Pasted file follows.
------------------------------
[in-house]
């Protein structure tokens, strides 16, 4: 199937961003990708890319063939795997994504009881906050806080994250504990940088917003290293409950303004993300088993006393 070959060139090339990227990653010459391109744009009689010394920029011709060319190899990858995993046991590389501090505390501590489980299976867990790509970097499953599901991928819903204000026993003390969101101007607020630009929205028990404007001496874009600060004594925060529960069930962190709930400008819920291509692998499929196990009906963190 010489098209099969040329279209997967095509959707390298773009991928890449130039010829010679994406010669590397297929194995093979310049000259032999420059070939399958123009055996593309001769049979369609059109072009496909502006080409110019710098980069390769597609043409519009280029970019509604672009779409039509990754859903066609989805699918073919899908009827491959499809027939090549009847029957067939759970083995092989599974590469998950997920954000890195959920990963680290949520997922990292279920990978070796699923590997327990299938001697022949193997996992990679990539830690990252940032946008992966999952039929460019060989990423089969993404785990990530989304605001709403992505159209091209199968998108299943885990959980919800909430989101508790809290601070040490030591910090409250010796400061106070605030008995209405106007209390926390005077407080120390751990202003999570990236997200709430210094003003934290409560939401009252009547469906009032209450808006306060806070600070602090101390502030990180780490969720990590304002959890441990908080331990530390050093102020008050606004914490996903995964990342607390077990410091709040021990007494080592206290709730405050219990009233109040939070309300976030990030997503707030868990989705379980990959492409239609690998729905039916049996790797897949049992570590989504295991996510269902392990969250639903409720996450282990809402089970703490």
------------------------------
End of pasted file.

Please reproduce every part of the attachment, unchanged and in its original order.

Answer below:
[in-house]
């Protein structure tokens, strides 16, 4: 199937961003990708890319063939795997994504009881906050806080994250504990940088917003290293409950303004993300088993006393 070959060139090339990227990653010459391109744009009689010394920029011709060319190899990858995993046991590389501090505390501590489980299976867990790509970097499953599901991928819903204000026993003390969101101007607020630009929205028990404007001496874009600060004594925060529960069930962190709930400008819920291509692998499929196990009906963190 010489098209099969040329279209997967095509959707390298773009991928890449130039010829010679994406010669590397297929194995093979310049000259032999420059070939399958123009055996593309001769049979369609059109072009496909502006080409110019710098980069390769597609043409519009280029970019509604672009779409039509990754859903066609989805699918073919899908009827491959499809027939090549009847029957067939759970083995092989599974590469998950997920954000890195959920990963680290949520997922990292279920990978070796699923590997327990299938001697022949193997996992990679990539830690990252940032946008992966999952039929460019060989990423089969993404785990990530989304605001709403992505159209091209199968998108299943885990959980919800909430989101508790809290601070040490030591910090409250010796400061106070605030008995209405106007209390926390005077407080120390751990202003999570990236997200709430210094003003934290409560939401009252009547469906009032209450808006306060806070600070602090101390502030990180780490969720990590304002959890441990908080331990530390050093102020008050606004914490996903995964990342607390077990410091709040021990007494080592206290709730405050219990009233109040939070309300976030990030997503707030868990989705379980990959492409239609690998729905039916049996790797897949049992570590989504295991996510269902392990969250639903409720996450282990809402089970703490």